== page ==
Why you should not accept a counteroffer

Congrats! You have made it all the way to the end of the application process and have received an offer from your potential new employer. All that is left for you to do is give your notice to your current employer and onto a new journey you go.


Just when you think every is decided and your mind made up, your current employer puts a counteroffer in front of you and all of a sudden, you’ve got a decision to make once again.  Nowadays, it can be common practice for employers to give out counter offers when their employees resign.  And in the moment, a counteroffer can be enticing as you feel like you’re wanted, and you’re being offered more than what you had.  But when something appears to be good on the surface, is there any strings attached or is there something you must worry about?  Let’s dig a little deeper into this as we explore 4 reasons why you should not accept a counteroffer from your current employer.


Remember why you were searching for a new job

There must’ve been a reason why you started your job search in the first place.  For some it’s money, but for many it’s a combination of several different factors.  It could be that you’re looking for a change in environment, a new challenge, have been overlooked for a promotion, better work life balance, shorter commute, career change, or you may not be happy with your current work situation.


Most counteroffers will only help satisfy your material requirements such as salary and benefits package, but will that be enough to satisfy the reason why you were looking? For most people, the monetary increases may temporarily overshadow the reasons why they were searching for a job, but quickly those urges will return.  It is important to remind yourself why you started the search in the first place and evaluate whether a counteroffer would satisfy your reason to look for a change.  It is always a good idea to talk to a mentor, parent, older sibling, trusted friend / colleague to give you an outside perspective of the offer and offer a neutral opinion on your situation.


Understand why your employer is doing it

It is important to understand why your employer is making a counteroffer at this point. Is it because they genuinely value you and the work that you provide and are willing to invest in your abilities or is it just because it is a reaction to your resignation?  Many employers make counteroffers out of instinct as they were not expecting your departure from the team and do not wish to be without someone in your role because they don’t know when they’ll be able to find a replacement.  The cost of not having someone in your position along with the cost of hiring someone new, it just makes sense from an employer’s perspective to offer you a little more to avoid those costs.


In addition, you must ask yourself why it is only when you announce your resignation that your employer decides to offer a raise and / or promotion.  Is it within the budget for the increase that you will be receiving and if not, is it sustainable for the company in the long run?  Your employer could just buy time for themselves until they are able to find a suitable replacement to fill your position.  It is important to understand your employer’s motivations for making a counteroffer and whether you feel they genuinely want to keep you on the team.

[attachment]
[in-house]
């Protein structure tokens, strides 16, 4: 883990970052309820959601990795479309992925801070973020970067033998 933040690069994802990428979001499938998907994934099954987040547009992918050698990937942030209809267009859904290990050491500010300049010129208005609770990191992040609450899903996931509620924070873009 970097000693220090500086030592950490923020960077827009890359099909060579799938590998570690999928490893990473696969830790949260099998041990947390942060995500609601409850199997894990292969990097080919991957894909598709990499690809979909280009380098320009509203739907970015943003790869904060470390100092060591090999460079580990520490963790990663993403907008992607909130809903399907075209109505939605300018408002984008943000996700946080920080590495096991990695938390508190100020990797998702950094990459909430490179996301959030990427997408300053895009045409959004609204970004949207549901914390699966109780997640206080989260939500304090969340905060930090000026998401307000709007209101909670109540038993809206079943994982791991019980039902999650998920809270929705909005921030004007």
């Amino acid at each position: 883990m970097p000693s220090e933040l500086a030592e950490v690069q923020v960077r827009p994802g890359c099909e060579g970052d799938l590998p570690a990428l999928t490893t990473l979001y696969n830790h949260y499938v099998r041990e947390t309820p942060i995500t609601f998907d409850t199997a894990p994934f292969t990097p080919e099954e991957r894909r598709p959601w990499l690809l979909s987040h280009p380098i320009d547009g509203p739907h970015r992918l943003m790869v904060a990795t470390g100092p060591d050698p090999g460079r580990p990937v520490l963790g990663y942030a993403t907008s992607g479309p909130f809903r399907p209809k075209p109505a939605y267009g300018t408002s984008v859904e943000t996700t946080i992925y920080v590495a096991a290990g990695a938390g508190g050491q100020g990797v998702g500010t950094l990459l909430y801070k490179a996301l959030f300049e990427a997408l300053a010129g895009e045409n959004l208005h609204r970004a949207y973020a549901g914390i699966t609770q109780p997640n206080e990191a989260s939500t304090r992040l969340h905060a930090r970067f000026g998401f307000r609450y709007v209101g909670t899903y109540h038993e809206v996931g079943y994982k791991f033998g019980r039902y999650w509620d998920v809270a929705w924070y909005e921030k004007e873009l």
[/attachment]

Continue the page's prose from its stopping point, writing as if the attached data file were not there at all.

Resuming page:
The repercussions of accepting it

It will not be all smooth sailing if you accept a counteroffer from your current employer, as they are aware of your intent and willingness to leave the company and it could negatively their perception of you and your loyalty moving forward.  With an increase, it could mean that your employer has higher expectations from you as well. It is important to remember that your resignation will not be forgotten.


It could also impact your relationship with your colleagues as they could potentially view your new offer as receiving special treatment from the company.  You may also begin to question all management decisions on future promotions, awards, and recognitions that don’t come your way wondering whether it is because of your intent to leave the company in the past. And the next time that the company needs to downsize, you can bet that they will start layoffs with the ones who have wanted to leave the company in the past.


The track record of accepting a counteroffer

Before accepting a counter offer from your current employer you should be aware that normally that it does not work out in the long term. A study provided by Harvard Business Review has shown that only 5 – 25% of the time employees that accept a counteroffer will stay in the long run. More often than not accepting a counteroffer does not address the issues that caused you to search for a new job and organizations do not change overnight.


When it comes to making a decision on a counteroffer, remember the phrase “nothing lost, nothing gained”.  First you must lose your current position before you can accept new opportunities to explore and gain new experiences.  It is easy to stay and be comfortable with what you know, but remember that you could be passing on a great opportunity that could open more possibilities.


Contact us today to speak with one of our Recruitment Specialists and let us help you find new opportunities for the next step in your career!



If you’re about to take a new job, should you consider your boss’s counteroffer? Harvard Business Review. (2019, February 20). Retrieved November 16, 2022, from https://hbr.org/2019/01/if-youre-about-to-take-a-new-job-should-you-consider-your-bosss-counteroffer

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